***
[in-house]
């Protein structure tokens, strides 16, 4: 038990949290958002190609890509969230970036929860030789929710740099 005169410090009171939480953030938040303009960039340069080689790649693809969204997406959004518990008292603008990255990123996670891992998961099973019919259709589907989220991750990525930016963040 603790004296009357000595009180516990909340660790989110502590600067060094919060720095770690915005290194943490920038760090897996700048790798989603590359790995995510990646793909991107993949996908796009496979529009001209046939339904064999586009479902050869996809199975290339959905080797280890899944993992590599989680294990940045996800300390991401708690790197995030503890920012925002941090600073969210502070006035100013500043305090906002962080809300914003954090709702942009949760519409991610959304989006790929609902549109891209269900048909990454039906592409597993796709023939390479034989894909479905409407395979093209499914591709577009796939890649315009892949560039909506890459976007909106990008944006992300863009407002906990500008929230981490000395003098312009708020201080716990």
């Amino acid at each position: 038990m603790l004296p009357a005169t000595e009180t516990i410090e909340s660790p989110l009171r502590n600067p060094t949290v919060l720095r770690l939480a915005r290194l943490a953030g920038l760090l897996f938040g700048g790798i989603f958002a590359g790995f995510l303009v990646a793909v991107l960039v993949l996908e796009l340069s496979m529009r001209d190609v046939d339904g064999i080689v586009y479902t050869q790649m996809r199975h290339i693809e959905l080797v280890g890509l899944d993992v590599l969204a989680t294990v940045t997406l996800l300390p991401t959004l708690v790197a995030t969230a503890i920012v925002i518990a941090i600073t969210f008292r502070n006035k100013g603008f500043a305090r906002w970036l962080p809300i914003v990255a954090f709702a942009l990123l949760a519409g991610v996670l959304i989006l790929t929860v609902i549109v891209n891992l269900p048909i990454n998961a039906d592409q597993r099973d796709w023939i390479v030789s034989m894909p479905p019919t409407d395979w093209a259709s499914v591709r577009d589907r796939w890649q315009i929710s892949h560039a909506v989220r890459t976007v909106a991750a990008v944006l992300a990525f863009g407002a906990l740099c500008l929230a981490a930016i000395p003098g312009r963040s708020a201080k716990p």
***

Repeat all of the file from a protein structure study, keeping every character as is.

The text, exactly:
[in-house]
């Protein structure tokens, strides 16, 4: 038990949290958002190609890509969230970036929860030789929710740099 005169410090009171939480953030938040303009960039340069080689790649693809969204997406959004518990008292603008990255990123996670891992998961099973019919259709589907989220991750990525930016963040 603790004296009357000595009180516990909340660790989110502590600067060094919060720095770690915005290194943490920038760090897996700048790798989603590359790995995510990646793909991107993949996908796009496979529009001209046939339904064999586009479902050869996809199975290339959905080797280890899944993992590599989680294990940045996800300390991401708690790197995030503890920012925002941090600073969210502070006035100013500043305090906002962080809300914003954090709702942009949760519409991610959304989006790929609902549109891209269900048909990454039906592409597993796709023939390479034989894909479905409407395979093209499914591709577009796939890649315009892949560039909506890459976007909106990008944006992300863009407002906990500008929230981490000395003098312009708020201080716990």
């Amino acid at each position: 038990m603790l004296p009357a005169t000595e009180t516990i410090e909340s660790p989110l009171r502590n600067p060094t949290v919060l720095r770690l939480a915005r290194l943490a953030g920038l760090l897996f938040g700048g790798i989603f958002a590359g790995f995510l303009v990646a793909v991107l960039v993949l996908e796009l340069s496979m529009r001209d190609v046939d339904g064999i080689v586009y479902t050869q790649m996809r199975h290339i693809e959905l080797v280890g890509l899944d993992v590599l969204a989680t294990v940045t997406l996800l300390p991401t959004l708690v790197a995030t969230a503890i920012v925002i518990a941090i600073t969210f008292r502070n006035k100013g603008f500043a305090r906002w970036l962080p809300i914003v990255a954090f709702a942009l990123l949760a519409g991610v996670l959304i989006l790929t929860v609902i549109v891209n891992l269900p048909i990454n998961a039906d592409q597993r099973d796709w023939i390479v030789s034989m894909p479905p019919t409407d395979w093209a259709s499914v591709r577009d589907r796939w890649q315009i929710s892949h560039a909506v989220r890459t976007v909106a991750a990008v944006l992300a990525f863009g407002a906990l740099c500008l929230a981490a930016i000395p003098g312009r963040s708020a201080k716990p």